“The main purpose of converged functions is to have common processes and common standards,” Gupta continues. “Based on this we came to know how we can improve the efficiency and effectiveness of our product development and product manufacturing. Then the fourth generation came in May 2020 when we announced two key policies as an Alliance. The first was leader-follower and the second was reference.
“When it comes to leader-follower, we said another way of eliminating duplication is to be fully dependent on the partner who has got the strength in it. For example, for the vans in Europe, Renault is extremely strong, so why should Nissan and Mitsubishi be spending their resources on this? We went ahead with the Mitsubishi Express based on the Renault Trafic and also went ahead with the NV200 – not only ICE but also E. With this we did not have to invest our resources in vans, but also because of our production capacity utilisation in Europe we could not afford the Barcelona plant and so we improved our fixed costs by increasing our production utilisation. But on the other side, we are getting a great product from a leader.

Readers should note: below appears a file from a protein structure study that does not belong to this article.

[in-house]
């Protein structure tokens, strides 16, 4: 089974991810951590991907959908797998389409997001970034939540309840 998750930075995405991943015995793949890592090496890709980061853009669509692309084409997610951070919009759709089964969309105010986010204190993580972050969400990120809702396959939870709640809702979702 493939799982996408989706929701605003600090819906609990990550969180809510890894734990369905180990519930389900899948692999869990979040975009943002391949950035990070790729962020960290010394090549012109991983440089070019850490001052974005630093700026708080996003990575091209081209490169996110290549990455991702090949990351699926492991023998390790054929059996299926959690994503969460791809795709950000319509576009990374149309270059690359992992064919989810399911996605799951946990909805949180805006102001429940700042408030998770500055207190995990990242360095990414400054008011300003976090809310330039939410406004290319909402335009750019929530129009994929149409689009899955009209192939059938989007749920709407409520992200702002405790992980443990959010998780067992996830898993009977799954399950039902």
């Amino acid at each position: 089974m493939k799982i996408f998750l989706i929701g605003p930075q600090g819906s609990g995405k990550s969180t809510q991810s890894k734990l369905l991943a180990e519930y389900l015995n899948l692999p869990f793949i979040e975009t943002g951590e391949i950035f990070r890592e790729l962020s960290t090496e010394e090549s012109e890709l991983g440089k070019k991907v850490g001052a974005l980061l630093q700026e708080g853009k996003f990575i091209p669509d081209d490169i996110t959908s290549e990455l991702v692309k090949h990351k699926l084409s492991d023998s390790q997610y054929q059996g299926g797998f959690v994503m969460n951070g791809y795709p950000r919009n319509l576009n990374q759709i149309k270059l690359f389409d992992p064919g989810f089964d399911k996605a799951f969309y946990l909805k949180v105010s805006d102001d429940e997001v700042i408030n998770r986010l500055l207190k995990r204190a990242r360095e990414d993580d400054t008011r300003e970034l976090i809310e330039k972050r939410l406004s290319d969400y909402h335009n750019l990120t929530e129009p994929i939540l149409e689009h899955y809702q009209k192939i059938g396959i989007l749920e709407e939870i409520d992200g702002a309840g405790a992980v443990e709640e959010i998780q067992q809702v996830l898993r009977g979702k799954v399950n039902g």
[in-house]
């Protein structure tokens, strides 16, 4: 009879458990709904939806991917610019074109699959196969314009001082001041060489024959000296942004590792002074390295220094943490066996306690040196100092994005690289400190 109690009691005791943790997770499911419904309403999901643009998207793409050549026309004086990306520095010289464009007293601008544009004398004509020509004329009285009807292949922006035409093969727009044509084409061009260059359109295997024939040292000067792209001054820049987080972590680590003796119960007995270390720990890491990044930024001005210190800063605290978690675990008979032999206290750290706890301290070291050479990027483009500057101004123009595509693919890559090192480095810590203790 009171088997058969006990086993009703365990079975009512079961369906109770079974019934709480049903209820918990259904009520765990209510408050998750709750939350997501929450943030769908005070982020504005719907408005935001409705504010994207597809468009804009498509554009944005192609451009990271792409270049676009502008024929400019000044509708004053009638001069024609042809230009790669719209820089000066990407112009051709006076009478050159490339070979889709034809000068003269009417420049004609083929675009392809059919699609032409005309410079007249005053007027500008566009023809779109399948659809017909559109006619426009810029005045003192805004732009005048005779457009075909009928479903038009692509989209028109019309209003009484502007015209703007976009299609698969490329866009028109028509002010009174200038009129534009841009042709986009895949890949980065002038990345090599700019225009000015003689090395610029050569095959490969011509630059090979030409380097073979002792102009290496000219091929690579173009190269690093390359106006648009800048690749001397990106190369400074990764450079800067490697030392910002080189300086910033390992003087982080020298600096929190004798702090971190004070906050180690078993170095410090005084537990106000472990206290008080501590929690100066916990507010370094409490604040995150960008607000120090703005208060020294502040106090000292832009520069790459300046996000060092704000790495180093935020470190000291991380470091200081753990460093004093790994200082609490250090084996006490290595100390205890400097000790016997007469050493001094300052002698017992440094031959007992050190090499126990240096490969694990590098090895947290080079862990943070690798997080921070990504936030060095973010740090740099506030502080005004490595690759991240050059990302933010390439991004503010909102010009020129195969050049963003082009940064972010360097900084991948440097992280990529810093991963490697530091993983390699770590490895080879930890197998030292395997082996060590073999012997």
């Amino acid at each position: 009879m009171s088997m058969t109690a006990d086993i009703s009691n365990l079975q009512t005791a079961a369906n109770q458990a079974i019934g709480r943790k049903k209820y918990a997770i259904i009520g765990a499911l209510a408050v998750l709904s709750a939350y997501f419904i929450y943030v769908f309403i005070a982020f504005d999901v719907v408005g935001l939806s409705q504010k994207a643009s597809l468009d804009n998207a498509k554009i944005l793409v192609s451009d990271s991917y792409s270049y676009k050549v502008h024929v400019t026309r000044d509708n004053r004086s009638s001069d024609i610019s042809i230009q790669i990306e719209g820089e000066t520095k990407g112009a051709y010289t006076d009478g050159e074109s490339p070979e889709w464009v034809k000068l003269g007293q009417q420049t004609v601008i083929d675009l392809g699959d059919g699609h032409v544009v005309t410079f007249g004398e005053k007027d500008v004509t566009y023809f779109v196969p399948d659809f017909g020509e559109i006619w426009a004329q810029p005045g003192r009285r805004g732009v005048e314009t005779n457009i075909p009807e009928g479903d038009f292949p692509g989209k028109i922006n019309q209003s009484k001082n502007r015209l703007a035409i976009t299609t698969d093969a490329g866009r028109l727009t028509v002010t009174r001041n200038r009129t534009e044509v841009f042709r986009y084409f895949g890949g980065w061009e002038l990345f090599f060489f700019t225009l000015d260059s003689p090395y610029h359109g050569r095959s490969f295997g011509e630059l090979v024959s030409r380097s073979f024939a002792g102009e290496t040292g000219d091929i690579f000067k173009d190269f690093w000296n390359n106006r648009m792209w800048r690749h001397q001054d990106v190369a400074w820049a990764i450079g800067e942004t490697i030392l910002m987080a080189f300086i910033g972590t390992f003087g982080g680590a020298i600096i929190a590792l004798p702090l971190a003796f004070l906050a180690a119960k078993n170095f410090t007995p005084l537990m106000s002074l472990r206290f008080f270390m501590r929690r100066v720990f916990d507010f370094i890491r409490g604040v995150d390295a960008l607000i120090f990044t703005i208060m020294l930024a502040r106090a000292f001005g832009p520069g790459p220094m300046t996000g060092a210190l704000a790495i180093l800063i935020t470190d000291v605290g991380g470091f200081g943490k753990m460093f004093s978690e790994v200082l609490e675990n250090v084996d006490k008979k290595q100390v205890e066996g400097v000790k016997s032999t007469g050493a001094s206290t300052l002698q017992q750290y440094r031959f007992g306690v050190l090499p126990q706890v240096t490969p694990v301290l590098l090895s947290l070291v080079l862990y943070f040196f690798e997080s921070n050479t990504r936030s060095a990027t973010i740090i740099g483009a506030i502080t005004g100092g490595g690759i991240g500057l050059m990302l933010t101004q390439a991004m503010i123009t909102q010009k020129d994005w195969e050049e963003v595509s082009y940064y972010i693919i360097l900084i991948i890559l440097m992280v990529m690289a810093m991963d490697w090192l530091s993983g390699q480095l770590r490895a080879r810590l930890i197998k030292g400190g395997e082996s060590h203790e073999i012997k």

“This leader-follower system is giving us two things. On one side we are eliminating the duplication of resources, so we are getting access to the market and the competitive product, and on the other side what’s important is that we are able to concentrate on our strengths – for example pick-ups, C-segment and D-segment and so on. With this leader-follower process we are graduating from simply sharing the platforms and the powertrains and moving more towards the vehicle exchange between the three companies,” Gupta notes.
“This is not only true for vehicles but also for technology. For example, Nissan does autonomous technology and Renault is the follower; Renault is doing a lot of stuff on the connected economy and Nissan is the follower; when it comes to EV platforms, Nissan is the leader; and when you look at smaller platforms on EV, Renault is the leader. So, this is how we are expanding our relationship.”
It’s clear that the rationalisation between the brands will affect all aspects of the Nissan portfolio, but an earlier casualty of the Alliance came in the shape of the light truck Nissan NT400 (also known as Cabstar).